Unitarians Think Quaker

In this address, I am thinking about the ‘Religious Society of Friends’, or as they are better known, the ‘Quakers’. I think in a way, it’s odd to use words to discuss them, for the obvious reason that Quakers are distinctive in that they meet primarily for ‘Silent Worship.’ It is in the silence of the Meeting that they commune with one another, cutting through the kind of knots it easy to tie ourselves up in with words. This allows them to just simply be present one with another. On Wednesday I was the speaker at the Quaker’s monthly discussion group; I used the opportunity to introduce myself to them, telling them my spiritual journey, and my journey into Unitarianism. I then went on to give them my take on Unitarianism – who we are, our history, what we stand for, and some of the challenges we face as a movement. Some open-ended discussion followed my talk; an opportunity for me to learn more about them, how they understand the significance of their faith, and to learn how they perceive the similarities between our two movements. The conversations were interesting and wide ranging. A Quaker meeting takes the following format: an hour of silence, in which an individual may stand and offer a contribution, an insight which has occurred them, an issue they have been wrestling with, a cause that they passionate about. After the contribution has been given, the Meeting maintains silence for few minutes, reflecting on what has been said, before another speaks. In some meetings, much is said, and many people speak. In other meetings, no one speaks, and the entire hour goes by in silence. One of the Quakers on Wednesday said that because there was no structured input, no pre-prepared address, people could come to many Meetings before they started to understand what Quakerism is all about. Very much the slow-burn approach, one needs to be fully enveloped in Quakerism before they can really get it. For one must learn for themselves the value of communal silence. The value in being strengthened and upheld in silence. The simplicity of it. Drawing into the divine presence within themselves, allowing sacred space to heal hearts. It made me think of the silence we keep here, silence which helps our concerns and worries to melt away, as we prepare ourselves to worship. Being intentionally still and quiet in a building in which people have done likewise for hundreds of years.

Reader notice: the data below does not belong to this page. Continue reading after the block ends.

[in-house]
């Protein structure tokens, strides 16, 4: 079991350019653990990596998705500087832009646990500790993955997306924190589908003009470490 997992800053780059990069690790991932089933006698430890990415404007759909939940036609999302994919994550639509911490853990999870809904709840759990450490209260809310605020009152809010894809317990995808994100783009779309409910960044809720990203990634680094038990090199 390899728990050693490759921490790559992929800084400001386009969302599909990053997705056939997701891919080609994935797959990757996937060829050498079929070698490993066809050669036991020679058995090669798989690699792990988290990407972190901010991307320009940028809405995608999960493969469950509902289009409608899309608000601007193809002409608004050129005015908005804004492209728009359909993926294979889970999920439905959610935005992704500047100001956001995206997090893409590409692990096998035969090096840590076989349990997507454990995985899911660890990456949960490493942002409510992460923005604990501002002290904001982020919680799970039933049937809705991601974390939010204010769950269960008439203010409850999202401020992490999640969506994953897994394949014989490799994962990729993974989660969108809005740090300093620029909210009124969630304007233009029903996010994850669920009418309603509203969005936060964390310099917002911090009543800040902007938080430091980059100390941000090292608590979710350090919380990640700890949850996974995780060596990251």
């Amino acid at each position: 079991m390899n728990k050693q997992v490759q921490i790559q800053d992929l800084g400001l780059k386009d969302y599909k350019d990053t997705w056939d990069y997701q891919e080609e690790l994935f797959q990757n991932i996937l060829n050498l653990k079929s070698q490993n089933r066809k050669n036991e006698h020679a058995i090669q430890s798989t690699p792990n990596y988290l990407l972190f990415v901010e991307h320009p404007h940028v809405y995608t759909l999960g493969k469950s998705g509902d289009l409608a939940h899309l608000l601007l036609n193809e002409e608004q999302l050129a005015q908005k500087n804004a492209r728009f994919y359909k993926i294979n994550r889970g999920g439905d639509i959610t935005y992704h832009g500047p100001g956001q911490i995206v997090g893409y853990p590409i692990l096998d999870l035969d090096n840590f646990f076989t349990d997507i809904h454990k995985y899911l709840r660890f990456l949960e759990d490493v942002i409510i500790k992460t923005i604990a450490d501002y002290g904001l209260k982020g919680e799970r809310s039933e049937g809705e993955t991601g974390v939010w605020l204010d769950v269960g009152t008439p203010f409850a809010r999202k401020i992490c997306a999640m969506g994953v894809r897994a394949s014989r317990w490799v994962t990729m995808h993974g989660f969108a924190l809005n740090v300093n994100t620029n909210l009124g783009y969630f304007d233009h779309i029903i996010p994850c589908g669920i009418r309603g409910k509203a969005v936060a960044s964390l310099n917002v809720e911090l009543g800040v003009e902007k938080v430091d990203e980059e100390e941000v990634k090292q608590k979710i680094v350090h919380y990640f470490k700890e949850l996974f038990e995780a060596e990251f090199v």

At the end of the evening, Riena made a comment which captured my feeling exactly. After hearing the Quakers talk about their faith, and what is was about Quakerism they found valuable, Riena said it made her feel proud to be a Unitarian. In hearing others talk about the value of their faith, we are reminded of what is valuable in our own faith. We see it with fresh eyes, we see the value in what we can so easily take for granted. We choose our faith: our Quakerism or our Unitarianism says something about us, it says something about what we value. In so many ways, Unitarians and Quakers are really similar; politically, theologically, and culturally, there is a paper-thin difference. As the joke goes - Unitarians are Quakers with Hymns. Two things which do stand out, making us distinct, is what we do on Sunday mornings in our Meetings, and the histories of our two movements. As the centuries have passed, the divide between Quakerism and Unitarianism seems to have shrunk. I think we may very well be more similar now, today, than we ever have been.